Environment

Vortex bladeless turbines wobble to generate energy

Vortex bladeless turbines wobb...
Groups of Vortex units can be placed close together as the disruption of the wind stream is not as critical to operation as it is for traditional, blade-driven wind turbines
Groups of Vortex units can be placed close together as the disruption of the wind stream is not as critical to operation as it is for traditional, blade-driven wind turbines
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Like a reed swaying in the wind, the new Vortex bladeless wind-driven generator prototype produces electricity with very few moving parts
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Like a reed swaying in the wind, the new Vortex bladeless wind-driven generator prototype produces electricity with very few moving parts
Groups of Vortex units can be placed close together as the disruption of the wind stream is not as critical to operation as it is for traditional, blade-driven wind turbines
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Groups of Vortex units can be placed close together as the disruption of the wind stream is not as critical to operation as it is for traditional, blade-driven wind turbines
The new Vortex bladeless wind-driven generator prototype is claimed to produce electricity with no rotating parts, in a very small space, and with barely a whisper of noise
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The new Vortex bladeless wind-driven generator prototype is claimed to produce electricity with no rotating parts, in a very small space, and with barely a whisper of noise
Designed to reduce the visual and aural impact of traditional spinning-blade turbines, the Vortex takes advantages of the power contained in swirling vortices of air
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Designed to reduce the visual and aural impact of traditional spinning-blade turbines, the Vortex takes advantages of the power contained in swirling vortices of air

Looking somewhat like a giant reed gently swaying in the wind, the new Vortexbladeless wind-driven generator prototype produces electricity with very few moving parts, on avery small footprint, and in almost complete silence. Designed to reduce thevisual and aural impact of traditional spinning-blade turbines, this new devicetakes advantage of the power contained in swirling vortices of air.

Many opponents of spinning wind turbines point to their supposed danger tobirds and other flying animals, as well as their rather noisy operation and –particularly in commercial installations – their enormous size. Though these may well be excuses by those who prefer to stay with olderelectricity generating technologies that they know and trust, standard wind-driventurbines do have these issues and this tends to hold back their universal acceptance anduse.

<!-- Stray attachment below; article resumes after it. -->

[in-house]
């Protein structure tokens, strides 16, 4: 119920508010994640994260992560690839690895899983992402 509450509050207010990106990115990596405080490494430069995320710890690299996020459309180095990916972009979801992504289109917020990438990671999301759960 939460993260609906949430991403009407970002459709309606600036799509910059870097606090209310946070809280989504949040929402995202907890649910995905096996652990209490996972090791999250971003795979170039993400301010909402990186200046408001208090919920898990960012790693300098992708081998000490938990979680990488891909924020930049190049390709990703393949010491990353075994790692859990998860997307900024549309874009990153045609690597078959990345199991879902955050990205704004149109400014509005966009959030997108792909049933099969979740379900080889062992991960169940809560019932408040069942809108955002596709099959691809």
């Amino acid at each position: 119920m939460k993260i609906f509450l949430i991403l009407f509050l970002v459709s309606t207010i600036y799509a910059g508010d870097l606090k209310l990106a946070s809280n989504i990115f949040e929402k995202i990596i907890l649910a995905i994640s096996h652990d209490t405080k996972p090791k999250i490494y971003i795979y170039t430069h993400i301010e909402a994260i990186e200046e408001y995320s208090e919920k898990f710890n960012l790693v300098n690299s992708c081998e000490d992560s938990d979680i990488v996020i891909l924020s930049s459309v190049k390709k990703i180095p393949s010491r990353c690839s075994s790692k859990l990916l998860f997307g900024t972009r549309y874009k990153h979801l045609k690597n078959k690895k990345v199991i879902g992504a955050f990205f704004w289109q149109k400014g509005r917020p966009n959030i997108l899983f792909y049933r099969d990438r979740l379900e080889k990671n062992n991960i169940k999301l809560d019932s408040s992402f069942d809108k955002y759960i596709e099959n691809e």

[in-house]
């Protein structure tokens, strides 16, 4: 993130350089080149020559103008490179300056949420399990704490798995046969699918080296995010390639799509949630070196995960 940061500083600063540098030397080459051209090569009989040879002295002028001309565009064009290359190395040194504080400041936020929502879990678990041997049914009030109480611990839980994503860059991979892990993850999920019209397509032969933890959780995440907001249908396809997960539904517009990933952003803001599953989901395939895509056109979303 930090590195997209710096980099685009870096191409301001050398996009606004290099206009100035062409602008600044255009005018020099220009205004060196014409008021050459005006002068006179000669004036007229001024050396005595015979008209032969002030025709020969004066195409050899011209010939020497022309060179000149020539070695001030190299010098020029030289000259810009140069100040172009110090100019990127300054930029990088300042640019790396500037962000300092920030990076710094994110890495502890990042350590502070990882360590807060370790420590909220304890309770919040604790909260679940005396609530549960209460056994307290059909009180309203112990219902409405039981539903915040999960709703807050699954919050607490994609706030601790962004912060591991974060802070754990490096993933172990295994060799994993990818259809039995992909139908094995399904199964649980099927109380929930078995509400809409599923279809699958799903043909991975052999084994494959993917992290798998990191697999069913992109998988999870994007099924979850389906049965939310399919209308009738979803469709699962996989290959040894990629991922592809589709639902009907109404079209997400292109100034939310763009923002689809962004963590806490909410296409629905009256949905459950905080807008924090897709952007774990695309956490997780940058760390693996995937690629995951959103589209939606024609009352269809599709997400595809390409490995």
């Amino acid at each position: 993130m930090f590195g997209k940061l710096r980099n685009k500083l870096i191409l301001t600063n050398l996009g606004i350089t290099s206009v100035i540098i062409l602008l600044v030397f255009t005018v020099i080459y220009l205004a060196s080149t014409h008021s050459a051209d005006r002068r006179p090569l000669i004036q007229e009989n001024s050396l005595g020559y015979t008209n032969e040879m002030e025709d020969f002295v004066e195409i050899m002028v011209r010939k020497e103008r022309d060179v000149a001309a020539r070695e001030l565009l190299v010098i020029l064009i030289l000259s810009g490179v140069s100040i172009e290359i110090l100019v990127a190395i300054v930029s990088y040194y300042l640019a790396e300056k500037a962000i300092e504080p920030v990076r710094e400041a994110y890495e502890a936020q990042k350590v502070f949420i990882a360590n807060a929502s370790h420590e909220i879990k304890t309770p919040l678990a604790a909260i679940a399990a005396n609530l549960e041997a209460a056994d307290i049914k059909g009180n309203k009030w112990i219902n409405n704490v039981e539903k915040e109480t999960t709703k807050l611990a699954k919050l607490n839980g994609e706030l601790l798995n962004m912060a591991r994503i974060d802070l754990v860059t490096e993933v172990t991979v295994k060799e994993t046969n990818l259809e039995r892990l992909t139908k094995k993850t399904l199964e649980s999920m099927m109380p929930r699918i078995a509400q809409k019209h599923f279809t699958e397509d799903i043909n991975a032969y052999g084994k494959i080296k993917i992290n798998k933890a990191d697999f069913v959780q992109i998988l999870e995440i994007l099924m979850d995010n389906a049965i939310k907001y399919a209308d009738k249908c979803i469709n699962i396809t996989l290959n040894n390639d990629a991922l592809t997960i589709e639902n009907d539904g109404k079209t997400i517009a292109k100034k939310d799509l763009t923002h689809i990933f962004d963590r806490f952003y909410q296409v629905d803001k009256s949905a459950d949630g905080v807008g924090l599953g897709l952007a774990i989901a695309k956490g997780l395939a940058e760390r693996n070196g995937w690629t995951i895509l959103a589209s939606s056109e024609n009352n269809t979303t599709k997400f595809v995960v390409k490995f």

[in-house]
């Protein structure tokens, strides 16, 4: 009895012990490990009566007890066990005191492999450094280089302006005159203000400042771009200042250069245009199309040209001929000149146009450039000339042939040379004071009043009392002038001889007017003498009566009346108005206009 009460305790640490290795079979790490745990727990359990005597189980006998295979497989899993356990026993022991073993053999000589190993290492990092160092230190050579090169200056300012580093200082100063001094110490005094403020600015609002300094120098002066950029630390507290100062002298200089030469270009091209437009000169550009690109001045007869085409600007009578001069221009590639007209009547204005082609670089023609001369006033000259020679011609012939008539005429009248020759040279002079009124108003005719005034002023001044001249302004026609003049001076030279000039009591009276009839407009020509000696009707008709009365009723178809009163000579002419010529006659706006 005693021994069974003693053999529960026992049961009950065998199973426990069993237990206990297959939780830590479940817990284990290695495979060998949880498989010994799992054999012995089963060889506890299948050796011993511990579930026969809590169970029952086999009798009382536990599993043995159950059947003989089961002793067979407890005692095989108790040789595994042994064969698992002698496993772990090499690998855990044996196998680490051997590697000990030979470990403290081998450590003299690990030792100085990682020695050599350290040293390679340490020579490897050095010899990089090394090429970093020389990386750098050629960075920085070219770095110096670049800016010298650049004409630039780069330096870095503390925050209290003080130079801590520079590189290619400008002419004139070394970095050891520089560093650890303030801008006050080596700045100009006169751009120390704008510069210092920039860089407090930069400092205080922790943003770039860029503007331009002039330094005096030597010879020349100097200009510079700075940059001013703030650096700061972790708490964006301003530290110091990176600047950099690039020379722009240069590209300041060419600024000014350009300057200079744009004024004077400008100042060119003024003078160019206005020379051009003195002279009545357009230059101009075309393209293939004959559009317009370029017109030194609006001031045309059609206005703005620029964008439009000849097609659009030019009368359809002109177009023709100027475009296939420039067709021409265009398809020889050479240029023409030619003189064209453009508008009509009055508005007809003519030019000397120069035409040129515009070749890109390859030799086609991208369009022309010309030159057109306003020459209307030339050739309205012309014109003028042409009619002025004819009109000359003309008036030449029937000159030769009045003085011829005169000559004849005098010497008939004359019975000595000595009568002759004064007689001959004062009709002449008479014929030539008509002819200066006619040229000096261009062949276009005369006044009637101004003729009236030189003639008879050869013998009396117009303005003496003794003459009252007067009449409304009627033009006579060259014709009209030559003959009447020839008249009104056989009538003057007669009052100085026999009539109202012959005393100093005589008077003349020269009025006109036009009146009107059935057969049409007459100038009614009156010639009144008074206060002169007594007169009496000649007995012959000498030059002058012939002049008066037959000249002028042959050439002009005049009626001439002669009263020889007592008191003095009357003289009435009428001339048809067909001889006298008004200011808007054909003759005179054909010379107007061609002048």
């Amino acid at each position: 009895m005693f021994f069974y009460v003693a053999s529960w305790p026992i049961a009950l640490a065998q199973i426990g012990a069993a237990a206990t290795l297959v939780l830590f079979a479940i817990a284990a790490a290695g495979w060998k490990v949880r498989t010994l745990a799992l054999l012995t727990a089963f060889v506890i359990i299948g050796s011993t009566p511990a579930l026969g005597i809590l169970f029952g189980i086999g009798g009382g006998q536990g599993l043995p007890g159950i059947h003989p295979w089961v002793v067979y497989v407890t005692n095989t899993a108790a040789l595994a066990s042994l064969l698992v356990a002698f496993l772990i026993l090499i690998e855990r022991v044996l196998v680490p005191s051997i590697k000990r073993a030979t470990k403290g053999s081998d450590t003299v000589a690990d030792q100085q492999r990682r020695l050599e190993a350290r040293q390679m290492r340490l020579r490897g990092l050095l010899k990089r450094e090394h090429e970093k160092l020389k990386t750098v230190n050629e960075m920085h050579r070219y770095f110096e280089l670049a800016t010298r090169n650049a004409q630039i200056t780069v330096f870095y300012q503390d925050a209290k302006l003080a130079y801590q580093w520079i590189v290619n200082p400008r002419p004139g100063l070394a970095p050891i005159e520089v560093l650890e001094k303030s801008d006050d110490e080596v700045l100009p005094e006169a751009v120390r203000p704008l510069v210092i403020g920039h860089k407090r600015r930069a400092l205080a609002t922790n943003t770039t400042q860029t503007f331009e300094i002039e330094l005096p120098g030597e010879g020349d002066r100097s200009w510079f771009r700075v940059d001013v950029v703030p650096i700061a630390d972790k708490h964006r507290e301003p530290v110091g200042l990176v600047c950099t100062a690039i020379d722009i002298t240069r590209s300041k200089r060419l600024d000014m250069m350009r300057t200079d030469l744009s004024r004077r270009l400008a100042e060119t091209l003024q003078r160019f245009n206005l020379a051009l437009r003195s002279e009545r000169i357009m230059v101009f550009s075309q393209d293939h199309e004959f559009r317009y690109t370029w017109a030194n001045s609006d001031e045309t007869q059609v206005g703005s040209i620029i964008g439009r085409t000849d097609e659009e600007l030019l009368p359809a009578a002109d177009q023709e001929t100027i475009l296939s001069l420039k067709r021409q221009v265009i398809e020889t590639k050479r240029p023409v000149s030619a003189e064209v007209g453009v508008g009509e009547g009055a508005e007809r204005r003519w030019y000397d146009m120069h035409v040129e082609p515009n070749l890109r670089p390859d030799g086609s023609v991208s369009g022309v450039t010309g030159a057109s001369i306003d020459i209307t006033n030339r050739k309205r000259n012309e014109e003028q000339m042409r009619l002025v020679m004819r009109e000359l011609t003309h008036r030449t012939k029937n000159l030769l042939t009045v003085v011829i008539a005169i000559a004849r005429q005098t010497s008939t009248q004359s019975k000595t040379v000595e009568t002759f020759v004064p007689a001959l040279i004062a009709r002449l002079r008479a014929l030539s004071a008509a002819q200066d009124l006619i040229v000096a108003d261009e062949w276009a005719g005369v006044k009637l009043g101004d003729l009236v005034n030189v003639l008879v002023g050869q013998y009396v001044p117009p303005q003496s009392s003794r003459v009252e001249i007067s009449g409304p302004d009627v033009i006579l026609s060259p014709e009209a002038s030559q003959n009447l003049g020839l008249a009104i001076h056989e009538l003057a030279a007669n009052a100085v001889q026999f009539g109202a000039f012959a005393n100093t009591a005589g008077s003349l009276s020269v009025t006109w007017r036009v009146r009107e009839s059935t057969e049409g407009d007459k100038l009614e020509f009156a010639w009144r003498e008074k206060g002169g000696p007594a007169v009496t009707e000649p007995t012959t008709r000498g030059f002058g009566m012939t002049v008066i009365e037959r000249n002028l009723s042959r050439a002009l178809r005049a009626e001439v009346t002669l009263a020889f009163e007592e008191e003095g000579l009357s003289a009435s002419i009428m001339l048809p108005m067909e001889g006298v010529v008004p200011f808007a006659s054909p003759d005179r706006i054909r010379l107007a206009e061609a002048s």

This is where the creators of the Vortex bladeless believe thattheir device has the advantage. A relatively compact unit, it relies on theoscillation of its reed-like mast in reaction to air vortices to move a series ofmagnets located in the joint near its base to generate electricity.

Though obviously not as efficient as a high-speed, directly wind-driventurbine, this is offset by the fact that the Vortexhas fewer moving parts and is, according to the creators, up to 80 percent more costeffective to maintain. Coupled to the notion that it supposedly has a greaterthan 50 percent manufacturing cost advantage and a 40 percent reductionin its carbon footprint compared to standard wind turbines, the system alsoseems to offer direct economic advantages.

Designed to reduce the visual and aural impact of traditional spinning-blade turbines, the Vortex takes advantages of the power contained in swirling vortices of air
Designed to reduce the visual and aural impact of traditional spinning-blade turbines, the Vortex takes advantages of the power contained in swirling vortices of air

We've explored a number of bladeless wind-turbines before – the Solar Aeroturbine being one (though, by definition, not really bladeless as it merelycovered the spinning blades with a housing) and the Saphonian being another.The latter being more of a true bladeless "turbine," it still required hydraulicactuation of pistons to generate electricity, so its efficiency was probably not all that great (and, to be perfectly frank, it was not strictly a turbine either as it had no spinning parts).